About Me

Born in Suffolk, England 1949

Art college for Foundation Studies in Ipswich prepared me for a Diploma of Art & Design in Ceramics at West of England College of Art, Bristol, graduating in 1971. 
In 1993 I emigrated to The Shenandoah Valley, Virginia, USA where I continue to teach art in various institutions. I have  taught drawing and painting at Beverley Street Studio School since 2001 where i also  also established an enameling program and have served on various committes there, currently a member of the Gallery Committee. This role as teacher has made me a better student, learning from so many different sources about the significant and importance of the Arts in this increasingly de-personalized world. 

In October 2014, I returned to my East Anglian home in England, but specifically to Norwich to study for a Masters Degree in Fine Art at Norwich University of the Arts. My focus has been on painting, which so pointedly relates to my method of working with vitreous enamel, the other medium I use to create enamel paintings.

  Since 2012 I have been the exhibition coordinator at Ox-Eye Vineyards Tasting Room in Staunton whereby I invite artists and manage the space on behalf of the owners and those artists for 6 exhibitions each year to further enrich the local community.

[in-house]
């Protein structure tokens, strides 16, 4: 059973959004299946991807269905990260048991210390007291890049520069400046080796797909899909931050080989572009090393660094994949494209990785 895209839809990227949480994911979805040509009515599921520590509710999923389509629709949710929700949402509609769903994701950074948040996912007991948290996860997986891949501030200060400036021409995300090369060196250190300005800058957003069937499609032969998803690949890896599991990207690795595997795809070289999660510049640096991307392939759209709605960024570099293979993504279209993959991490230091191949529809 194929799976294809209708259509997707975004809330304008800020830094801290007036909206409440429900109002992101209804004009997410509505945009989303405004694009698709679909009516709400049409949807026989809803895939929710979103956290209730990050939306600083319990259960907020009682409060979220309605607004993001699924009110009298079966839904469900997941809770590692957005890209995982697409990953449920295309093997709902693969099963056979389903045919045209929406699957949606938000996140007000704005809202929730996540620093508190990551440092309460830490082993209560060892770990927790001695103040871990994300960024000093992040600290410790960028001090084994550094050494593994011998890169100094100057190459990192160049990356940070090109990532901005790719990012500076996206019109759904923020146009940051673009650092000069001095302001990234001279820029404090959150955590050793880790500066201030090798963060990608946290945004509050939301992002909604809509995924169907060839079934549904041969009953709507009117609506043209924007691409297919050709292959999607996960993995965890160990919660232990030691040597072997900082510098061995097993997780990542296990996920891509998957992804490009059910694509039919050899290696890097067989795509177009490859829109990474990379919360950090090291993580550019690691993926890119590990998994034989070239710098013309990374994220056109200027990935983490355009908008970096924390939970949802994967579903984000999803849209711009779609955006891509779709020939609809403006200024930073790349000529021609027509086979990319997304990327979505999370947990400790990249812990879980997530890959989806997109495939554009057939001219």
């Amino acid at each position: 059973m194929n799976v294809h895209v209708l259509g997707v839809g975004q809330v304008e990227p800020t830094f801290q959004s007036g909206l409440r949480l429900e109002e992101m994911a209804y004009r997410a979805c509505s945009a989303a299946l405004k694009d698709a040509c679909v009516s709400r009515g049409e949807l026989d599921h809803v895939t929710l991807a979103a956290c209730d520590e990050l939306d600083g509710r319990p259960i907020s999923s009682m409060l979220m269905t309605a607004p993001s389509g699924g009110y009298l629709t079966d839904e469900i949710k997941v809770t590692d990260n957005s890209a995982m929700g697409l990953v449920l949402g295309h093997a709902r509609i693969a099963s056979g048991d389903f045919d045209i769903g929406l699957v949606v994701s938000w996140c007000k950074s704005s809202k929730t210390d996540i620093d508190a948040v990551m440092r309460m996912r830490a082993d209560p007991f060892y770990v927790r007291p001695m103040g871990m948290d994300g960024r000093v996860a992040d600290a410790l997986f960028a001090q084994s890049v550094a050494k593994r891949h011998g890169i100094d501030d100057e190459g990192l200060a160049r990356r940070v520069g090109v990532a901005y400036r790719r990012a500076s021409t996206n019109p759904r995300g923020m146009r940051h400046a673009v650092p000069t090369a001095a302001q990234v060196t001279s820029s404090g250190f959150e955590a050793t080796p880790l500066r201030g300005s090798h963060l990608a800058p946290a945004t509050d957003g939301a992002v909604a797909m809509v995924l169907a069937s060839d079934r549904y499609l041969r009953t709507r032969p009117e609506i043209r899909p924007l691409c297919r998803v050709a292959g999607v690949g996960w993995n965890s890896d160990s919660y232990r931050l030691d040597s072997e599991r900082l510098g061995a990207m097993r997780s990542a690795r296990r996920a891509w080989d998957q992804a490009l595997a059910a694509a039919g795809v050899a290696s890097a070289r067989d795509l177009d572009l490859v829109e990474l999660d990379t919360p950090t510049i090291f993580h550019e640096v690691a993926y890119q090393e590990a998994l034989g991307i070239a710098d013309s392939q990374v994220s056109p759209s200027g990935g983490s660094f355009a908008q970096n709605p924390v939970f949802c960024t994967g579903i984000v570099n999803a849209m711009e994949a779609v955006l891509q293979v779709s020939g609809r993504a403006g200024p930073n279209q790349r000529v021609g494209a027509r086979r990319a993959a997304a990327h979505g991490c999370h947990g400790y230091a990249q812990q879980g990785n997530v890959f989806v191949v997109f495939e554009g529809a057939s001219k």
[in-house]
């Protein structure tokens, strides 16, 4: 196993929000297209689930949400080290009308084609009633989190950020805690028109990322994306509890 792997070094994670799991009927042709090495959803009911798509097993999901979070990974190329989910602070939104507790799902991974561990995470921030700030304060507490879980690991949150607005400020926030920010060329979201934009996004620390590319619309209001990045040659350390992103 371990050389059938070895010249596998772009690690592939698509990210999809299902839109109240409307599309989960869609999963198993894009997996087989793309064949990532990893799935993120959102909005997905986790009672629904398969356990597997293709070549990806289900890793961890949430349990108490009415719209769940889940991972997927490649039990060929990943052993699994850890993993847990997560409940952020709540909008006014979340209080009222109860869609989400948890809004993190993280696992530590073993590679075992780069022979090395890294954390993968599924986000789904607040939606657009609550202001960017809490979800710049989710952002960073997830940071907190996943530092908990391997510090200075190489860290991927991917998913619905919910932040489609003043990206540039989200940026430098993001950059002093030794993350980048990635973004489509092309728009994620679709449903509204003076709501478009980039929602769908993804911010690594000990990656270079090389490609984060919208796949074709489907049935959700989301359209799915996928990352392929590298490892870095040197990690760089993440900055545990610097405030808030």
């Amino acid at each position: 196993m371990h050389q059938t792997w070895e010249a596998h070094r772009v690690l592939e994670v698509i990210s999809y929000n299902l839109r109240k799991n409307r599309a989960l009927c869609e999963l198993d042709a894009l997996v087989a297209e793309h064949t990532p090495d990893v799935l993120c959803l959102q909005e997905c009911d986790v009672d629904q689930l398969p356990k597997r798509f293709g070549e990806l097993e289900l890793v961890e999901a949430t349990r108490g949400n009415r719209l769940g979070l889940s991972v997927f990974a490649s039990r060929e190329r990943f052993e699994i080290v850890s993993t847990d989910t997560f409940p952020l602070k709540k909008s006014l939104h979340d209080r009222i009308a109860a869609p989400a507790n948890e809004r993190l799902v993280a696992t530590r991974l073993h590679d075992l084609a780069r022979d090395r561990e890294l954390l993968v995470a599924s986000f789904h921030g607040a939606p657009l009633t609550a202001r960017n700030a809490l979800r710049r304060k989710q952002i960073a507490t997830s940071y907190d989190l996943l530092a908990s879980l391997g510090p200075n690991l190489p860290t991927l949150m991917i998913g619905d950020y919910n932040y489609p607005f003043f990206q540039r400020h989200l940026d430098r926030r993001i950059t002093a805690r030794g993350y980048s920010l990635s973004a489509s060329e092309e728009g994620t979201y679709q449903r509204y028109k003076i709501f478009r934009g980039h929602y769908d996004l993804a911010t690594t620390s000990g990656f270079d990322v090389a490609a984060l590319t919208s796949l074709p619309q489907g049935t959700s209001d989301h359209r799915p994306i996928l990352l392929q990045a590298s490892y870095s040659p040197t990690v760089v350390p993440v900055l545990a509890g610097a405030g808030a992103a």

I have  also been judge at several regional art exhibitions. and  exhibit my work both nationally and internationally in both painting and enamel work.


           Regardless of medium my practice is concerned with materiality and the process by which I arrive at resolve.  I endeavor for my work to indicate me the artist in dialogue with creative process as I make paintings that breathe independently. That is the driving force that keeps me in my studio.

            As to image I work to create a sense of intrigue through simultaneously hiding and revealing layers of history. Composition is often initiated by a closer examination of small sections of previous work - zooming in and looking ever more closely at detail of surface through abstraction.

            I have come to an understanding that a sense of uncertainty can provide a way to investigate and find form for those things for which we have no language.


Janly Jaggard Fall 2017